- Empathy – Understanding and empathizing with others. “People need to be accepted and recognized for their special and unique spirits.” (Greenleaf, 5) We’ve all experienced leaders who have taken an interest in our well being. By having a leader who will listen to us and understand what we are going through we are more apt to follow where they lead. Do you understand the lives of those who follow you? Do you take an interest in their feelings and ambitions? Think about ways that you can make yourself more available to the people around you.
- Healing – Healing isn’t something that is usually associated with leadership. However, a great strength of a servant leader is the potential that they have to heal their relationships with other. A leader cannot underestimate their power to heal a broken spirit or emotional pain in others. Who do you have the power to heal? What relationships need reconciliation? Understanding how you can bring healing in your leadership will require both the listening and the empathy characteristics. Learn to weave the three together.
- Awareness – This includes being aware of what’s going on around them as well as what’s going within them. “Able leaders are usually sharply awake and reasonably disturbed.” (Greenleaf, 6) Awareness is often a missing ingredient among aspiring leaders today. How well do you know what’s going on around you? How well do you know your own strengths and weaknesses? How accurately are you perceived by those who work with you or for you? By taking some time to develop skills in awareness, you’ll be able to better understand your leadership and your position.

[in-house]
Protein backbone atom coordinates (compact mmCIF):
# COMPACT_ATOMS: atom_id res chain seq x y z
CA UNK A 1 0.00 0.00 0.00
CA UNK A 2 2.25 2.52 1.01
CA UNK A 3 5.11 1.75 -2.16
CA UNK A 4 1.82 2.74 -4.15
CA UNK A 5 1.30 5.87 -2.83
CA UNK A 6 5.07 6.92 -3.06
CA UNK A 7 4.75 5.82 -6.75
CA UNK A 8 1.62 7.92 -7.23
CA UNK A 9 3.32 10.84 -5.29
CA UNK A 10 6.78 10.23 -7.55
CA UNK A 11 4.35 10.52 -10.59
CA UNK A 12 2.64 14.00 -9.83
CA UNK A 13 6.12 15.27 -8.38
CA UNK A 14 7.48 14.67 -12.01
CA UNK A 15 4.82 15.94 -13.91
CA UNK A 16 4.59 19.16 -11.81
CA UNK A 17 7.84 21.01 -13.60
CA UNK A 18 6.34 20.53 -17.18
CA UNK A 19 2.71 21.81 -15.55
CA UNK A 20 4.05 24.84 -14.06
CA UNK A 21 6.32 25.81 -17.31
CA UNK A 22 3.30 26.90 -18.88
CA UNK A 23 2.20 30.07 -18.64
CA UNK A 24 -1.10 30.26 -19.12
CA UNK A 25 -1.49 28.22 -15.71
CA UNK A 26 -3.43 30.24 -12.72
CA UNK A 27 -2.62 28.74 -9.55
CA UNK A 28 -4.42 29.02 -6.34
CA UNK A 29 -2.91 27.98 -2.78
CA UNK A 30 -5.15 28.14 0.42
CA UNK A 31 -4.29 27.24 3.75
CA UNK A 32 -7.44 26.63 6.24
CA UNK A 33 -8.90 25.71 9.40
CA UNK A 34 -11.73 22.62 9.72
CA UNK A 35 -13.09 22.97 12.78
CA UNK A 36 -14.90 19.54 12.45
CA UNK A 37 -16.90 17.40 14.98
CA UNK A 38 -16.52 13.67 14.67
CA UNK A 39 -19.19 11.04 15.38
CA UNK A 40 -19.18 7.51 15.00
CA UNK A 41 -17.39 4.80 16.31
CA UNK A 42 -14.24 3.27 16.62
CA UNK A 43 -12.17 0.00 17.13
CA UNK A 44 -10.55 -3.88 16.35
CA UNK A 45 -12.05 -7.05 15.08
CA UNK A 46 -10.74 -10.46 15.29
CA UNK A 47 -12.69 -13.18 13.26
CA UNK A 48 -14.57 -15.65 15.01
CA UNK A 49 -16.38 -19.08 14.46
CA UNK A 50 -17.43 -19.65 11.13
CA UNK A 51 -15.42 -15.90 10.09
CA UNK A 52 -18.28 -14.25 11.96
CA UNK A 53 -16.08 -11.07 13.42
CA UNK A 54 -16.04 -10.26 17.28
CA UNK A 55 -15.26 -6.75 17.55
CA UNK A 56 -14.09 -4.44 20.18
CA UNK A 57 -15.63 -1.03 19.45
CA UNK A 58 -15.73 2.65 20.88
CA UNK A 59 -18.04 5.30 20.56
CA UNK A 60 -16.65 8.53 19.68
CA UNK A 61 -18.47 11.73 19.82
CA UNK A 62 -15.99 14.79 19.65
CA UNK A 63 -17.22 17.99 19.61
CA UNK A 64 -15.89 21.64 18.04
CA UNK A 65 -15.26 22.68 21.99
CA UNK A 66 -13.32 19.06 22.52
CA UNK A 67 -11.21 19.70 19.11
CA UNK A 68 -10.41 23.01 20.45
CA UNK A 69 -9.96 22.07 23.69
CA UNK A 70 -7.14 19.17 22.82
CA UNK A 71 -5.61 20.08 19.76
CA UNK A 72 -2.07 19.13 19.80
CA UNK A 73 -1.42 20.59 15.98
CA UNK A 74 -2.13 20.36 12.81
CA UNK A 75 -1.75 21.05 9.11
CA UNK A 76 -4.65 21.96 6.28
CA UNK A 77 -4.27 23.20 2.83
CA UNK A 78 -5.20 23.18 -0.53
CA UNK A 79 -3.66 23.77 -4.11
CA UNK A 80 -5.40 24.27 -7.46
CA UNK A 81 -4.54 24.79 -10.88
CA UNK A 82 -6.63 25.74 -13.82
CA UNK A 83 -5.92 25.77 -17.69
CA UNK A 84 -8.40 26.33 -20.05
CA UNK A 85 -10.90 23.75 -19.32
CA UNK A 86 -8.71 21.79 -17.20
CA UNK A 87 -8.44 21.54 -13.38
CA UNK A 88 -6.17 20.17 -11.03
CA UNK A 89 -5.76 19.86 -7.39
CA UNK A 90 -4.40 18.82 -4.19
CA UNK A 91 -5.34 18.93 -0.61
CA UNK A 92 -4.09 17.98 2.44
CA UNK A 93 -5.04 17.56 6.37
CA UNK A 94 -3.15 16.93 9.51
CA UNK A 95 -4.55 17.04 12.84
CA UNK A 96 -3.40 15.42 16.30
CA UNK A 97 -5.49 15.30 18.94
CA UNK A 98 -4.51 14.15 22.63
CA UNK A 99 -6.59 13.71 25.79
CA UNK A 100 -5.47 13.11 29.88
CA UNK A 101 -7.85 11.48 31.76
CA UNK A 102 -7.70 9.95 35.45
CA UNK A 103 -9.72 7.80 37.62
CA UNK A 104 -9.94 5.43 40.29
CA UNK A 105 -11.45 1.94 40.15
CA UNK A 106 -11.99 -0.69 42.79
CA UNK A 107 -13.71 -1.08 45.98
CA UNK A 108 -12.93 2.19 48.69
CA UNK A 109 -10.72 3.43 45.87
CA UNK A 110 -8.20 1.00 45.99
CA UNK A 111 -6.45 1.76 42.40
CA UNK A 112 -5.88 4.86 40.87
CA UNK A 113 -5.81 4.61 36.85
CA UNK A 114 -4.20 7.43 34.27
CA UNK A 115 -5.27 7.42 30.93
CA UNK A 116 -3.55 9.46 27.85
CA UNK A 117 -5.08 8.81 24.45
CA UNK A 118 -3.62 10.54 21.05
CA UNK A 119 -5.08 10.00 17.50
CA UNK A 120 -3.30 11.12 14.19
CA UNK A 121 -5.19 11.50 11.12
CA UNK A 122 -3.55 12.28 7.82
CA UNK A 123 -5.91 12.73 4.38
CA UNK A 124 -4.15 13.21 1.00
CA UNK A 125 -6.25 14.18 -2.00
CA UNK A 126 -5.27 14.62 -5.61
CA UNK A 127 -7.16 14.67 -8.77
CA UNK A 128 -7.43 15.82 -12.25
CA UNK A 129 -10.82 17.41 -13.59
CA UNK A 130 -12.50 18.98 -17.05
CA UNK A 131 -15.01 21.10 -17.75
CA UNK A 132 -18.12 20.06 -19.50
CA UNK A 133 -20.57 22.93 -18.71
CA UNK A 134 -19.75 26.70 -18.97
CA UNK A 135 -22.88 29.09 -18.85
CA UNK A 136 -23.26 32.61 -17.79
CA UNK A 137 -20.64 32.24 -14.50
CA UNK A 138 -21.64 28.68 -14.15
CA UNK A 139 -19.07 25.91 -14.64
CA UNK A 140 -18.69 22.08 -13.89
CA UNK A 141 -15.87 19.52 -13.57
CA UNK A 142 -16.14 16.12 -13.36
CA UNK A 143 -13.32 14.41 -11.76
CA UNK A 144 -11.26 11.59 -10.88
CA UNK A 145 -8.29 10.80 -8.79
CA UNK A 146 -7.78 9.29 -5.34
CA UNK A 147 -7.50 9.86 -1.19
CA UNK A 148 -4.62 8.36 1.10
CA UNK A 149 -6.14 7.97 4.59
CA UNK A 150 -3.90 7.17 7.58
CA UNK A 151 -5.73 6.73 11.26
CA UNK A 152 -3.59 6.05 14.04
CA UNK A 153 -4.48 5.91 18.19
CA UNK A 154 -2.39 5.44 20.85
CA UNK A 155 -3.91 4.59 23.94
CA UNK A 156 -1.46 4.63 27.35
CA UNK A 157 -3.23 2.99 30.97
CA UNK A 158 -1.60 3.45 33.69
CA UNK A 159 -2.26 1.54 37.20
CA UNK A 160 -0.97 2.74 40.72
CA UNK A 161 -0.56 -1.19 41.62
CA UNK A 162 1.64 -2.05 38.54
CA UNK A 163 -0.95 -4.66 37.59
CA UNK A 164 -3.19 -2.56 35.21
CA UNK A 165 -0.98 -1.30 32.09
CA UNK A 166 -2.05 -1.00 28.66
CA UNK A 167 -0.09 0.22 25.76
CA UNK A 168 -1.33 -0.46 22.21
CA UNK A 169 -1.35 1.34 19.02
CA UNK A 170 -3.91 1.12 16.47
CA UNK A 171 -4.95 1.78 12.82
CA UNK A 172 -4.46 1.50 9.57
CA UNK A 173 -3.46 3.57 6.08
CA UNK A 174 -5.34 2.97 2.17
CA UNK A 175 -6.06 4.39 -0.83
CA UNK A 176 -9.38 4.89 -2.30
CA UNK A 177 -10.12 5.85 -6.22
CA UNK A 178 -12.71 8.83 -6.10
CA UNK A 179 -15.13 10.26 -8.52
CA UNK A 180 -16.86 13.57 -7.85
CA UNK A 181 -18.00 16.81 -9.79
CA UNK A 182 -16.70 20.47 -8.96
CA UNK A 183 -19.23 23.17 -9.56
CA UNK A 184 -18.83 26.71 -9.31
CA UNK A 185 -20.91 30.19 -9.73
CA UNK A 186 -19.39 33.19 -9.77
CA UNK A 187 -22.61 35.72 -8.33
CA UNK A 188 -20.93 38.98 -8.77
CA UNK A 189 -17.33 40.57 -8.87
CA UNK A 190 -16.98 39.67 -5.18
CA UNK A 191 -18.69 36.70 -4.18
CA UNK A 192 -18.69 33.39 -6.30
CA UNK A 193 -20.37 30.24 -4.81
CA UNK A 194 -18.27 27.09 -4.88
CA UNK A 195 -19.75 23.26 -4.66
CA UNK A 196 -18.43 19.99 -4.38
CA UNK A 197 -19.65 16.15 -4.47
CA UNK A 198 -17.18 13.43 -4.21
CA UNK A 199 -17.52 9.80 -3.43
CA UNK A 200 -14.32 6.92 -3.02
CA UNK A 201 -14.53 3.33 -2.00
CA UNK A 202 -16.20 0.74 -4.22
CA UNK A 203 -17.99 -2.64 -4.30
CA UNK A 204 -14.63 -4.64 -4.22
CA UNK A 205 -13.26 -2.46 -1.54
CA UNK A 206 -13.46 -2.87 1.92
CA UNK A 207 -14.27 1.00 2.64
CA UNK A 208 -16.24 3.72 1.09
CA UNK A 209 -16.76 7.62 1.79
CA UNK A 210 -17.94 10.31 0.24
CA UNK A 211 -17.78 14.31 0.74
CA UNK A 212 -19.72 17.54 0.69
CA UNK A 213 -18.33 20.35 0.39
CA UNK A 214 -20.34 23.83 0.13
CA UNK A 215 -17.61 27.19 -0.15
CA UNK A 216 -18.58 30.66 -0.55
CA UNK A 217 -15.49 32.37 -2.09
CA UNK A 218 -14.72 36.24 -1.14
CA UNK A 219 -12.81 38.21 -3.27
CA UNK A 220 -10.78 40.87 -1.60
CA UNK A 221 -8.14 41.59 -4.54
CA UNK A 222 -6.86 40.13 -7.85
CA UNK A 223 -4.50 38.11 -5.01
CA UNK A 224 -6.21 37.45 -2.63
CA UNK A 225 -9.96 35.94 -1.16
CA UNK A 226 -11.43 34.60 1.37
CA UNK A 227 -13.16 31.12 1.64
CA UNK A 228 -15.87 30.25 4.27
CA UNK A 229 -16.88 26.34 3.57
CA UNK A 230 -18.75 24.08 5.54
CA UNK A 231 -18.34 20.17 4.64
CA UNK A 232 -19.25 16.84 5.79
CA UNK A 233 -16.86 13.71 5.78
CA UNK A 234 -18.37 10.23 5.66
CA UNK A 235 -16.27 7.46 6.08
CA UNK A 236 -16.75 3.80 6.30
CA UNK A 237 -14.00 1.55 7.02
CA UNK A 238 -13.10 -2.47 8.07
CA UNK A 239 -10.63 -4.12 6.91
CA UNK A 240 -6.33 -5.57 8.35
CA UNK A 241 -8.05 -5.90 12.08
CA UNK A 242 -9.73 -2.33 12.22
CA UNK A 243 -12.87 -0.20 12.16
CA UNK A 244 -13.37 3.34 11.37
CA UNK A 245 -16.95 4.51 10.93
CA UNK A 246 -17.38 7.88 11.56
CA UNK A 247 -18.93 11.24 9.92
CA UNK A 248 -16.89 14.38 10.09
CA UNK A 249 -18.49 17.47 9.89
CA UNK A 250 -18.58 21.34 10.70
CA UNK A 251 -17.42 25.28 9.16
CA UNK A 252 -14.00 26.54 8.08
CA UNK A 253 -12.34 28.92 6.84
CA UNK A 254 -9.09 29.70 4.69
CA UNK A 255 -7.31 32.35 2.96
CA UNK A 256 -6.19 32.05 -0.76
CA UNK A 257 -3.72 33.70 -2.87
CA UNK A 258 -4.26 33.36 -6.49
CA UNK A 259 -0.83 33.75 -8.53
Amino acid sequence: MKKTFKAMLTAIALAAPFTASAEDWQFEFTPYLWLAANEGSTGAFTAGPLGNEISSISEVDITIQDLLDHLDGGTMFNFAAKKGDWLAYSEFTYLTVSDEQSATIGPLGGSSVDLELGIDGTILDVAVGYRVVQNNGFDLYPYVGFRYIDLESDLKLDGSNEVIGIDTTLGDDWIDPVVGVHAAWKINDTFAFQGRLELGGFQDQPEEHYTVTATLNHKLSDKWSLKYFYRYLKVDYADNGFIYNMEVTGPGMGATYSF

- Persuasion – A servant leader knows how to persuade others instead of relying on the authority of their position. This is a very distinct difference that sets servant leadership apart from a more traditional, authoritarian model. By using their abilities to persuade instead of coerce, the servant leader has both the results he’s looking for as well as the buy-in of the one he persuaded. Are you a leader who lays down the law or are you one who helps others see the purpose in your plan? It’s far better to have someone do what you want them to do because they want to do it. Work on your own skills in the art of persuasion.
- Conceptualization – The servant leader knows how to look at the big picture, not just the day-to-day tasks at hand. They know how to balance the two outlooks and develop both perspectives. By being able on conceptualize, the servant leader will be able to cast a vision and understand the steps it takes to accomplish. Be sure to take some time to step back and look at the big picture. Don’t get bogged down by the details.